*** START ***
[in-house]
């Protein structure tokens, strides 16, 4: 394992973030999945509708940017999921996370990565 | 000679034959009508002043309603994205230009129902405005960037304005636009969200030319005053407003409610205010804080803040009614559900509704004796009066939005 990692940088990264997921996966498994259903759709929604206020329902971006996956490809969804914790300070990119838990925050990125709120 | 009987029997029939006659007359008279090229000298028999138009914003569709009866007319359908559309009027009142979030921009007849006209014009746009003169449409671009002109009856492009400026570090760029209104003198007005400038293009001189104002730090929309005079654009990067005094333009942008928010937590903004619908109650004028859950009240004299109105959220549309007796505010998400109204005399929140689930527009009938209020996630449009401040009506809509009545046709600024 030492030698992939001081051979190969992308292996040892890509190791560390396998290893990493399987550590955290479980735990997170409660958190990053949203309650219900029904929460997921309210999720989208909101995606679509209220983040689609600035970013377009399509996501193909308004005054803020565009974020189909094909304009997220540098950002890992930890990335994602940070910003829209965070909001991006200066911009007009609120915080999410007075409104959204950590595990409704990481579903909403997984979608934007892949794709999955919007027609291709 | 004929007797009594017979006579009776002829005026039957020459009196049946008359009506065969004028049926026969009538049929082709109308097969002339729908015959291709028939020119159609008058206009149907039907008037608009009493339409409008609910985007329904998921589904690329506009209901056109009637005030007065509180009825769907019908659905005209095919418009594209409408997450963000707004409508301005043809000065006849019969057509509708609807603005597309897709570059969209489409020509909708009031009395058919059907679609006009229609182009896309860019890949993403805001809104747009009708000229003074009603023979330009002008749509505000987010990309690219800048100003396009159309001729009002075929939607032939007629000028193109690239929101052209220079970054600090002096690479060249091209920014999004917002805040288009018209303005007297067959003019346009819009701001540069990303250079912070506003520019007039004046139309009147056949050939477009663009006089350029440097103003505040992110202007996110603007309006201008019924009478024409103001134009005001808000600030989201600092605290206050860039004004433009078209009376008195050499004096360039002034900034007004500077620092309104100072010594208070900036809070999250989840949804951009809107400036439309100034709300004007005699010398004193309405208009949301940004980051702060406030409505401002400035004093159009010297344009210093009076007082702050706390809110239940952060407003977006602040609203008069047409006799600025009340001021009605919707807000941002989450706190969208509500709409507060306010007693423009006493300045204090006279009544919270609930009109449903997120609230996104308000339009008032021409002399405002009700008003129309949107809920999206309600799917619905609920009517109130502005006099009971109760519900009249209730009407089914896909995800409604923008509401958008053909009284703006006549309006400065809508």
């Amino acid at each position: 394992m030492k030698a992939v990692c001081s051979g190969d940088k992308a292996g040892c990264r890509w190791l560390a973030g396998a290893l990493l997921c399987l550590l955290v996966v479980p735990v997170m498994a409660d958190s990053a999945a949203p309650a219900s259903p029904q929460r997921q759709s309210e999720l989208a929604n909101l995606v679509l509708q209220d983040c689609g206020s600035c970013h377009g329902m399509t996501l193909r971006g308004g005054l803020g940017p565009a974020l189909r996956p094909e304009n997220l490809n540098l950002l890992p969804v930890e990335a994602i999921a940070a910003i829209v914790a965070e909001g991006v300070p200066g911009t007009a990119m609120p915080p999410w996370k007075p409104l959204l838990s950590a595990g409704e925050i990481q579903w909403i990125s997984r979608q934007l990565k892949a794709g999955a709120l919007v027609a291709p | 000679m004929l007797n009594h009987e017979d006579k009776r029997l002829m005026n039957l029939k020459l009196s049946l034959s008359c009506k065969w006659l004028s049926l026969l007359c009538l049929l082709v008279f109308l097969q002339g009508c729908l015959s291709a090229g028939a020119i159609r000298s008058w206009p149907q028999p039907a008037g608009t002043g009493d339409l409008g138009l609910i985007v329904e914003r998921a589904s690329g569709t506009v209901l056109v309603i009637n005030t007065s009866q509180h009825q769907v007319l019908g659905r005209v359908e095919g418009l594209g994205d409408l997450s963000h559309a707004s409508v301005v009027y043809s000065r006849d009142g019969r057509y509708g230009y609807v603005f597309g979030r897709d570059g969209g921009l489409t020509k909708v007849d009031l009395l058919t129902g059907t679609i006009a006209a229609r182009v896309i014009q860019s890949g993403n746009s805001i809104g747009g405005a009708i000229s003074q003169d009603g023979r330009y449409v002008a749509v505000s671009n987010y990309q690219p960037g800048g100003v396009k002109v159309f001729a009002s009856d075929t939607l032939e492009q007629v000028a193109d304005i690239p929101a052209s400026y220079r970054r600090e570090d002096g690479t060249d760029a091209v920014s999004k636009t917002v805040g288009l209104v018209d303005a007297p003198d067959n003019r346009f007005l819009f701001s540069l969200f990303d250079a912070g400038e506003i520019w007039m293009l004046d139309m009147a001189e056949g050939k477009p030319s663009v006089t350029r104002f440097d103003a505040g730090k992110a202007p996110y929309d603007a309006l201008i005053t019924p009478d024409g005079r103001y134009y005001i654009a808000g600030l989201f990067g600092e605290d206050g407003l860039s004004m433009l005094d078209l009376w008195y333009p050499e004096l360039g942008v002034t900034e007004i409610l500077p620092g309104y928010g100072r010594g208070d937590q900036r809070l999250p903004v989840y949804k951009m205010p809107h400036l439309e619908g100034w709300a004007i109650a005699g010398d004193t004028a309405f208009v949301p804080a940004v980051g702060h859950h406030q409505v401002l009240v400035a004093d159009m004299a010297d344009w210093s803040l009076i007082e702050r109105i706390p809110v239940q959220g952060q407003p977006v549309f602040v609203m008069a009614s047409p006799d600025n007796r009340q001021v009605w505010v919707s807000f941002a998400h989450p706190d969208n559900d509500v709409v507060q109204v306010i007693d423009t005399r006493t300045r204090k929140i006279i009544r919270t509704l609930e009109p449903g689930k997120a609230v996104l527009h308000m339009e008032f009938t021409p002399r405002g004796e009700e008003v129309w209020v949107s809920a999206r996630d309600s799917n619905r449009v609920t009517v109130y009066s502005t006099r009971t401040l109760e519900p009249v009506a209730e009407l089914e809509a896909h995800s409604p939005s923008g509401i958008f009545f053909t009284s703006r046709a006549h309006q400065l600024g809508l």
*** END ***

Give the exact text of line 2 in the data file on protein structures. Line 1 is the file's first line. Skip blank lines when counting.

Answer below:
């Protein structure tokens, strides 16, 4: 394992973030999945509708940017999921996370990565 | 000679034959009508002043309603994205230009129902405005960037304005636009969200030319005053407003409610205010804080803040009614559900509704004796009066939005 990692940088990264997921996966498994259903759709929604206020329902971006996956490809969804914790300070990119838990925050990125709120 | 009987029997029939006659007359008279090229000298028999138009914003569709009866007319359908559309009027009142979030921009007849006209014009746009003169449409671009002109009856492009400026570090760029209104003198007005400038293009001189104002730090929309005079654009990067005094333009942008928010937590903004619908109650004028859950009240004299109105959220549309007796505010998400109204005399929140689930527009009938209020996630449009401040009506809509009545046709600024 030492030698992939001081051979190969992308292996040892890509190791560390396998290893990493399987550590955290479980735990997170409660958190990053949203309650219900029904929460997921309210999720989208909101995606679509209220983040689609600035970013377009399509996501193909308004005054803020565009974020189909094909304009997220540098950002890992930890990335994602940070910003829209965070909001991006200066911009007009609120915080999410007075409104959204950590595990409704990481579903909403997984979608934007892949794709999955919007027609291709 | 004929007797009594017979006579009776002829005026039957020459009196049946008359009506065969004028049926026969009538049929082709109308097969002339729908015959291709028939020119159609008058206009149907039907008037608009009493339409409008609910985007329904998921589904690329506009209901056109009637005030007065509180009825769907019908659905005209095919418009594209409408997450963000707004409508301005043809000065006849019969057509509708609807603005597309897709570059969209489409020509909708009031009395058919059907679609006009229609182009896309860019890949993403805001809104747009009708000229003074009603023979330009002008749509505000987010990309690219800048100003396009159309001729009002075929939607032939007629000028193109690239929101052209220079970054600090002096690479060249091209920014999004917002805040288009018209303005007297067959003019346009819009701001540069990303250079912070506003520019007039004046139309009147056949050939477009663009006089350029440097103003505040992110202007996110603007309006201008019924009478024409103001134009005001808000600030989201600092605290206050860039004004433009078209009376008195050499004096360039002034900034007004500077620092309104100072010594208070900036809070999250989840949804951009809107400036439309100034709300004007005699010398004193309405208009949301940004980051702060406030409505401002400035004093159009010297344009210093009076007082702050706390809110239940952060407003977006602040609203008069047409006799600025009340001021009605919707807000941002989450706190969208509500709409507060306010007693423009006493300045204090006279009544919270609930009109449903997120609230996104308000339009008032021409002399405002009700008003129309949107809920999206309600799917619905609920009517109130502005006099009971109760519900009249209730009407089914896909995800409604923008509401958008053909009284703006006549309006400065809508």